Linds is back to school and clinicals, working tirelessly and meticulously, as she does, to not just get by but excel in her pursuit of a nursing degree.

Running MUST take a backseat and never for a moment do I question that.

But it does leave me shaken for next month, for a challenge that was daunting to begin with. A sinus infection swept in this week to complicate matters further and effectively drained my energy for both running and writing and laid waste to a day of work while it was at it.

And another thing.

A not-so-insignificant thing.

I've missed the mountains since returning from TransRockies and not because I'd choose them over my family but because I'd love to have both be a part of my everyday.

Existing friends who've long lived out west haven't hesitated to offer "told you sos" and new friends, made in those very mountains, continue to send "come on backs."  And, now, a pair of best-friends-forevers have emptied the shaker of salt in these wounds by sealing the deal on a new home at the foot of Utah's glorious Wasatch Mountains and delivering the news with unapologetic neighborly invites.

Consider me haunted, hunted even, by the West.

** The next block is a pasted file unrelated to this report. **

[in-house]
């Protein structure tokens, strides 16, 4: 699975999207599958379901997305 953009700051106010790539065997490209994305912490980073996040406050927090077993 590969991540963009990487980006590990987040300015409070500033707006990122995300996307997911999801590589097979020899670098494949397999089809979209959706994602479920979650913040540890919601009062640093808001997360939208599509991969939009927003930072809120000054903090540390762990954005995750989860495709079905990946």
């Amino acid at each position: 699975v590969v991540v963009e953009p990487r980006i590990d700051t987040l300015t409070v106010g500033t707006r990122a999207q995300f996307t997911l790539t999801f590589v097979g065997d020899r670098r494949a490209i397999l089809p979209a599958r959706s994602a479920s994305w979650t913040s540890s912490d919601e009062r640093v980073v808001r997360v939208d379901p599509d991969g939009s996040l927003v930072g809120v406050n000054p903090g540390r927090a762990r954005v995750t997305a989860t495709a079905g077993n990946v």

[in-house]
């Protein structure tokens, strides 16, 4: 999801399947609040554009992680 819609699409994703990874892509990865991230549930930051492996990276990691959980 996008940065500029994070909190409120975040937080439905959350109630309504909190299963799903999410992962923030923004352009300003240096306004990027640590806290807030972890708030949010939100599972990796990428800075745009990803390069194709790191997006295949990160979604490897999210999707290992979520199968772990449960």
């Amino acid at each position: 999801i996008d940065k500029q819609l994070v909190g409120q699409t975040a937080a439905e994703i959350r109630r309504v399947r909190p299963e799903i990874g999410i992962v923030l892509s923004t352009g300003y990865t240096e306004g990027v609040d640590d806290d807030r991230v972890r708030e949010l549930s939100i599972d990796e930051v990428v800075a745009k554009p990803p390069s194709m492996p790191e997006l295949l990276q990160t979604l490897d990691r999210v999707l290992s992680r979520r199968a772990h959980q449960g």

A move that direction is not in the cards.  At least not in the nearest of futures, but it sure does sound enticing.  Especially when my wife busies herself in investigating the Salt Lake job market and school district statistics even though she's a good year-and-a-half to two years shy of escaping her current job/school position.

For now, I've got to push those temptations aside, clear these sinuses and get the mind right for 24-30 hours on my feet at the Oil Creek 100.  That race has the advantage to begin with and I'm a doomed soul if my mind's shot at the start line.

Gotta drown out the noise.  Perhaps with other noise.

Music, you sweet, sweet solace.

"Let's not try to figure out everything at once."

That snare!  That gorgeous snare, snapping and...wait..could it be?

Yes, popping my ears!  

And that's a start.